US Military Is Looking to Add AI to Its Cyber Defense
The Pentagon's outgoing chief information officer said the Pentagon has already looked into IBM’s Watson platform.
Data center consolidation continues to vex the Pentagon's top technology officer as he prepares to retire.
"There's still a lot of work to do," Defense Department Chief Information Officer Terry Halvorsen told reporters Wednesday. He listed lagging data center consolidation efforts as one of his failures.
Though his tenure has seen success in Windows 10 deployment, cloud adoption and new cyber assessments, he expects DOD will continue to work on data center consolidation and strengthening its own cybersecurity, Halvorsen said.
The department is slated to bring a consolidation plan to Capitol Hill in the next few weeks. And in the next administration, Halvorsen said he expects artificial intelligence to play a larger role in cybersecurity, possibly as soon as in the next year and a half.
"The way people actually individually move the mouse becomes very distinctive,” he said, adding that deviations from a user's regular pattern could be a sign of a potential intrusion. "We’re going to learn a lot of lessons there ... if we don’t have a couple quick failures, it probably means we didn’t cast a very wide net."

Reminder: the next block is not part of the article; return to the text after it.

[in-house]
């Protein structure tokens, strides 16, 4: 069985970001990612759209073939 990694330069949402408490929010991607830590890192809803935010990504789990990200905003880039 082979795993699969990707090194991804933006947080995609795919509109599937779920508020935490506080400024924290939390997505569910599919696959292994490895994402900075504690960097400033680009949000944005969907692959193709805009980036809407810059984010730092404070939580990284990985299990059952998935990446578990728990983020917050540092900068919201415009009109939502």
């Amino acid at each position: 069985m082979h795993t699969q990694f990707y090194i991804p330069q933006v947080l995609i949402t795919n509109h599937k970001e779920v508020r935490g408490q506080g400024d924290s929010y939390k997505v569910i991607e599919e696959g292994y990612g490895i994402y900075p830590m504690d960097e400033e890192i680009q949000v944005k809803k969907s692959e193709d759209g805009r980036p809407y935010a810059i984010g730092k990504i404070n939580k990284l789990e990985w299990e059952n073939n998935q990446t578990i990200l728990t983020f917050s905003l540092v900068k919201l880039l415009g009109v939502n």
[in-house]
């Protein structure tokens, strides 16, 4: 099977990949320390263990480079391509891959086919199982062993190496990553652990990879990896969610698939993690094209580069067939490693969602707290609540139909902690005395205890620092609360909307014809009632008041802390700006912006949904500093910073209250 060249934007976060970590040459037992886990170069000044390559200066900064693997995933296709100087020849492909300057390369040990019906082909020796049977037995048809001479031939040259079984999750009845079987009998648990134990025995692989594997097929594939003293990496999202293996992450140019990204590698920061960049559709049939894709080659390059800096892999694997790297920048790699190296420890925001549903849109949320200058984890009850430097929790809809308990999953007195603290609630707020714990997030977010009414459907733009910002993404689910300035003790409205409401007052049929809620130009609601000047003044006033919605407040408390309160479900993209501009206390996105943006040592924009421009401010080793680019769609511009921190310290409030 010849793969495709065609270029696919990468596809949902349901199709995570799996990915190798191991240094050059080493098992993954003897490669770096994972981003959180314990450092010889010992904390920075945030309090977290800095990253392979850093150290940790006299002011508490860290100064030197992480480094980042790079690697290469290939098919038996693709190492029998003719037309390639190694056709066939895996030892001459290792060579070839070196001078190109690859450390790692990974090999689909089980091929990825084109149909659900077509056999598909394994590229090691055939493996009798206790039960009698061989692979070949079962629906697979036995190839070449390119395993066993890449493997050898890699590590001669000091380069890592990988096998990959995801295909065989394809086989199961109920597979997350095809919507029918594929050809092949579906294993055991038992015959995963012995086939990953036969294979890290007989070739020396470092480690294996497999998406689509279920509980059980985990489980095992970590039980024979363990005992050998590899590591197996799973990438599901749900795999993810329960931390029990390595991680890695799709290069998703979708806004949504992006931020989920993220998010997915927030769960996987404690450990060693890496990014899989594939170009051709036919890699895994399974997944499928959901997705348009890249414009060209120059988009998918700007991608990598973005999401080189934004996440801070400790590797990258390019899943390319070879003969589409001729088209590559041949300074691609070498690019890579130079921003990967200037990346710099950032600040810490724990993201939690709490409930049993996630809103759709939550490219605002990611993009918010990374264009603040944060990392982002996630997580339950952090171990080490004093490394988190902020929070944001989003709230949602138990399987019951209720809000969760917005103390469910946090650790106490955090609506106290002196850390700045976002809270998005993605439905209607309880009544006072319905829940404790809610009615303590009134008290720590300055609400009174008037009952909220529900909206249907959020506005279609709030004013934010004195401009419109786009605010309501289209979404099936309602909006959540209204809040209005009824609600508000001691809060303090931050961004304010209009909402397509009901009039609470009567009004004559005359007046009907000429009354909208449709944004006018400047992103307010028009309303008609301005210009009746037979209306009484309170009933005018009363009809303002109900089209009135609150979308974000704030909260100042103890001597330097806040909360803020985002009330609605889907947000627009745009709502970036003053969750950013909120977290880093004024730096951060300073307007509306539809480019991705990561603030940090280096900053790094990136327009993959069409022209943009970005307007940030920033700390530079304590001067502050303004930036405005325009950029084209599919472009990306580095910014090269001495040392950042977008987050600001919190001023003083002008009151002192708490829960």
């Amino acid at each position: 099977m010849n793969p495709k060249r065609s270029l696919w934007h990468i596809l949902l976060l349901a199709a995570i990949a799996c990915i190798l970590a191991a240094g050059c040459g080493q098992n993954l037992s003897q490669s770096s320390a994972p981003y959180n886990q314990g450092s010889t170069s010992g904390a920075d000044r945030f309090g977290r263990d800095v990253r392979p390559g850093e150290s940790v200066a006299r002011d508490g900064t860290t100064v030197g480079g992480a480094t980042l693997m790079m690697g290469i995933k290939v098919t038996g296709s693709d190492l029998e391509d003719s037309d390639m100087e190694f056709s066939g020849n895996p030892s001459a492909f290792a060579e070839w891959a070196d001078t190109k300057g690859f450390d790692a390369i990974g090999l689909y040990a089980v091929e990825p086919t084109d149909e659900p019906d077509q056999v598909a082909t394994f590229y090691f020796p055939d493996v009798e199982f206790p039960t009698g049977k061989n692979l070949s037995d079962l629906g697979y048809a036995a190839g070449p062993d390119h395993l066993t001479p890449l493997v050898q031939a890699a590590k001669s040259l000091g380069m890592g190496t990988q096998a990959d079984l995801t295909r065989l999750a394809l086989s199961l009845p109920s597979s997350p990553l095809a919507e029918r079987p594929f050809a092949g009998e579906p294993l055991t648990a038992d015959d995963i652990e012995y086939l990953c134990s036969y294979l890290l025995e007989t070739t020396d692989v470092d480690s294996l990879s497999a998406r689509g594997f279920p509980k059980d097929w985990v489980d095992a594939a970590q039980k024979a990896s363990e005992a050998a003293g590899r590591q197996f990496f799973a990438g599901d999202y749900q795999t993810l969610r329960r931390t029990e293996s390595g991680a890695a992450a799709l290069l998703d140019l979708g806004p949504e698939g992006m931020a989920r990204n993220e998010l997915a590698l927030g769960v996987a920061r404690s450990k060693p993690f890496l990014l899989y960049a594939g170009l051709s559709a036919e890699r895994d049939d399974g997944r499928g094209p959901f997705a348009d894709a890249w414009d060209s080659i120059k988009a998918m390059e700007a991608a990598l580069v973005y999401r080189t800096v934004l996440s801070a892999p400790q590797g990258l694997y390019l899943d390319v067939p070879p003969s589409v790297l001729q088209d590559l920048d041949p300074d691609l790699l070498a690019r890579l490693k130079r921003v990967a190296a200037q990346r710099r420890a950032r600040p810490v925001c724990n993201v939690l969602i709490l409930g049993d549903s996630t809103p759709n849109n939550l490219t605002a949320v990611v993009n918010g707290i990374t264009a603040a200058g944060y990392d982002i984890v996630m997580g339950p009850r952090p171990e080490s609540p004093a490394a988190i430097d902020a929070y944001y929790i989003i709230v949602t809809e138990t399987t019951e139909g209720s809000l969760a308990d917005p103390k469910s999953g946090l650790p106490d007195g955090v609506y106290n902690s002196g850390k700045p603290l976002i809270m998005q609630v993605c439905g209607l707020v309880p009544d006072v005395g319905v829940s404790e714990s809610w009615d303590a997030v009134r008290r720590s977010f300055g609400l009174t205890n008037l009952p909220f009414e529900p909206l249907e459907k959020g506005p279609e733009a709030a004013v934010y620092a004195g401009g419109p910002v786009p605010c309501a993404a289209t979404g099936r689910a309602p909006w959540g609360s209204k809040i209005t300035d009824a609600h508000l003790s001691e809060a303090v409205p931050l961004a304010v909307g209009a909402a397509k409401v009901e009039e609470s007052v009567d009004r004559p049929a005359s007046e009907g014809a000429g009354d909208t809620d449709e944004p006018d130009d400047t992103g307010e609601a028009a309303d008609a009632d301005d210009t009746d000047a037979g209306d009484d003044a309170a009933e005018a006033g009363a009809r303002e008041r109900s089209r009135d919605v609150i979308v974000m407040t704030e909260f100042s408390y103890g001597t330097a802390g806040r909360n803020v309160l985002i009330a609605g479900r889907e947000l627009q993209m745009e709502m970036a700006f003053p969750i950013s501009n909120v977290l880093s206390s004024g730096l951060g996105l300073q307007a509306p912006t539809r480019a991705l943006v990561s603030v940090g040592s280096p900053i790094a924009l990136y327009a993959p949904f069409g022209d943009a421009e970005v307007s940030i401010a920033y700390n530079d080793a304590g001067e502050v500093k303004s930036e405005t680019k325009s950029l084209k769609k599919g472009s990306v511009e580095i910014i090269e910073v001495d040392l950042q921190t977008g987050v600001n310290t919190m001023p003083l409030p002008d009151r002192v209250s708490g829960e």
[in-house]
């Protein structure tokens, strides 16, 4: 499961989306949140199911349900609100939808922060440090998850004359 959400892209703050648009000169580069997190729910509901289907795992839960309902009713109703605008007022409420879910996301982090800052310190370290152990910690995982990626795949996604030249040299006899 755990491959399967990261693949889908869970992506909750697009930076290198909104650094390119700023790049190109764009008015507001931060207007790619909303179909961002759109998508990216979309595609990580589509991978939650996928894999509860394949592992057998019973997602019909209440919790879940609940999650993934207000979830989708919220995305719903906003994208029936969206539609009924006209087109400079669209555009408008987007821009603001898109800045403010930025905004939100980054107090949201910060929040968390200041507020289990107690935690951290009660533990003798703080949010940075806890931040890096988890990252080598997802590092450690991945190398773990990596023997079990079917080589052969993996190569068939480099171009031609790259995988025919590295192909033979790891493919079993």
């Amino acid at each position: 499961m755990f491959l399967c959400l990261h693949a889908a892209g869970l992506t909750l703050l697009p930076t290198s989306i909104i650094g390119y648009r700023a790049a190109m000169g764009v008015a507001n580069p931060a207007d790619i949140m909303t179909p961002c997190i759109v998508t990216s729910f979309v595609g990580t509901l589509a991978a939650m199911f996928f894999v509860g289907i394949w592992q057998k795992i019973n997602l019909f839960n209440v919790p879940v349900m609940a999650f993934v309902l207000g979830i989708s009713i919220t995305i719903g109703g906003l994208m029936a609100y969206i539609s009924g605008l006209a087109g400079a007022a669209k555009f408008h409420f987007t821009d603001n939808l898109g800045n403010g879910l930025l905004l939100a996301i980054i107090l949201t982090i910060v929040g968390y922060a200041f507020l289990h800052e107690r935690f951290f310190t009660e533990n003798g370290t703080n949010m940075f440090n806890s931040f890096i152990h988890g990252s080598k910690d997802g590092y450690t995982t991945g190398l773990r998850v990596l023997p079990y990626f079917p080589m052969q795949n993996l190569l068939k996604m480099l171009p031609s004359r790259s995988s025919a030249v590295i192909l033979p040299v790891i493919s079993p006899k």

Artificial intelligence could also help cybersecurity systems better predict intrusions before they happen, alerting administrators if elements need to be quarantined, he said. The goal is to "isolate the problem, reroute around the problem and then destroy the malware or whatever else is impacting the bad stuff on the network.”
The Pentagon has investigated using the Watson capability provided by IBM, Halvorsen said.
President Donald Trump's executive order on cybersecurity—which, according to drafts, would create various cyber review boards and shift responsibility for cybersecurity from CIOs to agency heads—may not have a huge impact on the Pentagon, Halvorsen said. He described his role as an agent of the Pentagon's senior cyber officials.
Tech teams started during Barack Obama's term, including the Defense Innovation Unit Experimental, or DIUx, which intends to rapidly invest in and eventually deploy cutting-edge technology, could stick around under Trump, Halvorsen said. DIUx is currently working on replacing common access cards, the identification cards carried by DOD personnel and contractors.
"I think you will find that DIUx will continue and that philosophy, and that culture, will expand out of DIUx to impact other pieces," Halvorsen said.
He said also expects the Defense Digital Service, an offshoot of the U.S. Digital Service started under Obama, to stick around. Trump's administration has expressed support for these groups via internal emails and Twitter, though it's unclear if they'll differ from the Obama versions.
"They're going to continue to be supported," he said, noting that group, which recruits heavily from Silicon Valley tech companies, is essential because members "challenge some of our business and process assumptions."